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  Diesel Power Burnishes its Green Patina -- Dale Buss   Diesel Power Burnishes its Green Patina -- Dale Buss  Dale Buss  
         
 
Diesel Power Burnishes its Green Patina -- Dale Buss Are those two facts coincidental? Or linked at the bumper? Scott Keogh, chief marketing officer of Audi USA, believes the later. “We’re very pleased with how diesel is going,” he said. “It’s definitely a part of our growth and success we’re having in the marketplace.”

For nearly two years, Audi has been softening up the collective American psyche on behalf of its fuel-efficient diesel vehicles. Last year its top executives lobbied in Washington, D.C., for extension of diesel-purchase tax credits. Audi ran a TV ad last year showing hundreds of barrels of oil – presumably made superfluous by diesel cars — rolling themselves back onto an oil tanker.

And during the last Super Bowl telecast, Audi spent nearly $3 million to air a fetchingly humorous commercial that depicted its robust diesel-powered Q7 SUV as the savvy motorist’s answer to the freedom-robbing vise created by America’s nosy, consumption-parsing, killjoy “green police.”

 
Now, Audi is enjoying the payoff for its diesel-touting investments. Barely a year after their introduction here, about half of the A3 compact sedans Audi sells and 40% of the Q7s are Turbo Direct Injection (TDI) diesel versions. Those sales shares are more than double Audi’s initial expectations. So from those numbers alone, it’s easy to agree with Keogh that diesel has played a significant role in powering Audi’s rise here.

Encouraged by outside recognition such as the A3 TDI’s selection as the 2010 Green Car of the Year by the Green Car Journal, American car buyers are warming up to diesel philosophically as well. “The types of people jumping into these cars are the creative class, who want to make a real statement with it – a green statement,” Keogh said. “They also see that it’s making sense on the rational side.”

The technology has real green chops because diesel fetches up to 40% better mileage than gasoline engines and emits up to 30% less in greenhouse gases. It offers exceptional torque, while hybrids produce little. Diesel is ideal for long-distance driving and pulling loads, while hybrids aren’t – and “range anxiety” will prove the biggest drawback to upcoming all-electric models such as the Nissan Leaf.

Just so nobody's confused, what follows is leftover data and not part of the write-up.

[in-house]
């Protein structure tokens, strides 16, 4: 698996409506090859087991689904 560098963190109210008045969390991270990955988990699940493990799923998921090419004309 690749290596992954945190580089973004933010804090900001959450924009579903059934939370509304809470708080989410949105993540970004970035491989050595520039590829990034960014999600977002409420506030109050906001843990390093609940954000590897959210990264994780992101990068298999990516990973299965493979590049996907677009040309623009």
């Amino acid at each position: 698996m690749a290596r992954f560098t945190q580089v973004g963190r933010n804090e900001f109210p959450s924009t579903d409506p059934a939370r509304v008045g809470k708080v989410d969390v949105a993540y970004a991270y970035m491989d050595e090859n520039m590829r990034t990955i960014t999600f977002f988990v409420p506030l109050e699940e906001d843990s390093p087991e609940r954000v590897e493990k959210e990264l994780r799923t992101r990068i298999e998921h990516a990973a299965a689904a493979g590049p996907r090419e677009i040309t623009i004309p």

“The engines are much quieter than previous [diesel] engines,” added Stuart Johnson, manager of the engineering and environmental office for Volkswagen of America. “That contributes to the fun-to-drive aspect.”

Perhaps most important, diesel has cleaned up its act. The recent development of low-sulfur diesel fuel and exhaust systems that cut nitrous-oxide emissions to levels acceptable even in California have created a “50-state” clean-diesel market for the first time in decades. Today’s diesels are incomparably better than the smelly, balky sedans fielded by General Motors in the Eighties.

As a result, diesel has begun climbing back toward its 2006 peak share of the U.S. market, 4%, with a 2.2% share this year and 2.9% by 2013, predicts Edmunds.com, the Santa Monica, Calif.-based auto-information concern. More optimistically, market researcher Frost & Sullivan predicts that diesel-unit sales in the U.S. will triple by 2015 from 2009 levels.

(The impact of the ascent of German-luxury diesel versions, while pronounced, hasn’t had a more noticeable impact on diesel’s overall market share because the vast majority of U.S. diesel-engine sales remain the heavy-duty versions of General Motors, Ford and Chrysler pickup trucks. Diesel comprises about 65% of sales of the Ford SuperDuty FSeries pickup, for instance.)

Meanwhile, hybrids are expected to rise to 4.8% of the 2013 market from 3.2% this year – and only that after a decade of hype behind the technology and carmakers’ offerings of dozens of hybrid models.

“Getting Americans to buy diesel for their everyday car purchase is still a work in progress,” concluded Rebecca Lindland, automotive analyst for IHS Global Insight, a market-research firm in Lexington, Mass. “But it’s still a work in progress for hybrids as well.”

 
In fact, automakers in America have divided sharply over the issue of diesel’s future. Only the German luxury marques and Volkswagen, Audi’s parent, are backing it for mainstream vehicles. Japanese makers aren’t interested in diesel; Honda, in fact, shoved earlier plans to bring a diesel-powered Acura luxury model to this country as early as last year.

The Big Three remain dedicated to diesel for big pickups and continually improve their workhouse power plants. But all three Detroit-based companies have declined to go smaller with diesel. Ford maintains that its new EcoBoost technology will achieve 20-percent fuel-efficiency gains in gasoline engines and so obviate any need for diesel in its staple vehicles.

Diesel power long has been popular in Europe, of course, where an earlier stress on fuel economy, and tax breaks encouraging diesel, have kept its share at about half the market. Around the world, the fastest-rising diesel market is India, which already is No. 2 to Europe in the technology’s market penetration.